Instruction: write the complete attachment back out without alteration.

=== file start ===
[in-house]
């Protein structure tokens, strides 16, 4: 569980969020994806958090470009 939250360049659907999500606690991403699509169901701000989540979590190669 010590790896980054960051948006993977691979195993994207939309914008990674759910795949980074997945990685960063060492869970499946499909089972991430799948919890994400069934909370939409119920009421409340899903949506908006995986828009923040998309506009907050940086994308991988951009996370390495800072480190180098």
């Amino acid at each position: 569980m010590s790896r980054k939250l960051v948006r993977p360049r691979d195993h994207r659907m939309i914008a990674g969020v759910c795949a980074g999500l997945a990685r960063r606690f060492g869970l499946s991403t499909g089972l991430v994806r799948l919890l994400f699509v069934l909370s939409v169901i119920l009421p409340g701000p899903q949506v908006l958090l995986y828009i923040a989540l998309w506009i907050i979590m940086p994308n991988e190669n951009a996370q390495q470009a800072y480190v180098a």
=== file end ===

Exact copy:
[in-house]
């Protein structure tokens, strides 16, 4: 569980969020994806958090470009 939250360049659907999500606690991403699509169901701000989540979590190669 010590790896980054960051948006993977691979195993994207939309914008990674759910795949980074997945990685960063060492869970499946499909089972991430799948919890994400069934909370939409119920009421409340899903949506908006995986828009923040998309506009907050940086994308991988951009996370390495800072480190180098």
């Amino acid at each position: 569980m010590s790896r980054k939250l960051v948006r993977p360049r691979d195993h994207r659907m939309i914008a990674g969020v759910c795949a980074g999500l997945a990685r960063r606690f060492g869970l499946s991403t499909g089972l991430v994806r799948l919890l994400f699509v069934l909370s939409v169901i119920l009421p409340g701000p899903q949506v908006l958090l995986y828009i923040a989540l998309w506009i907050i979590m940086p994308n991988e190669n951009a996370q390495q470009a800072y480190v180098a």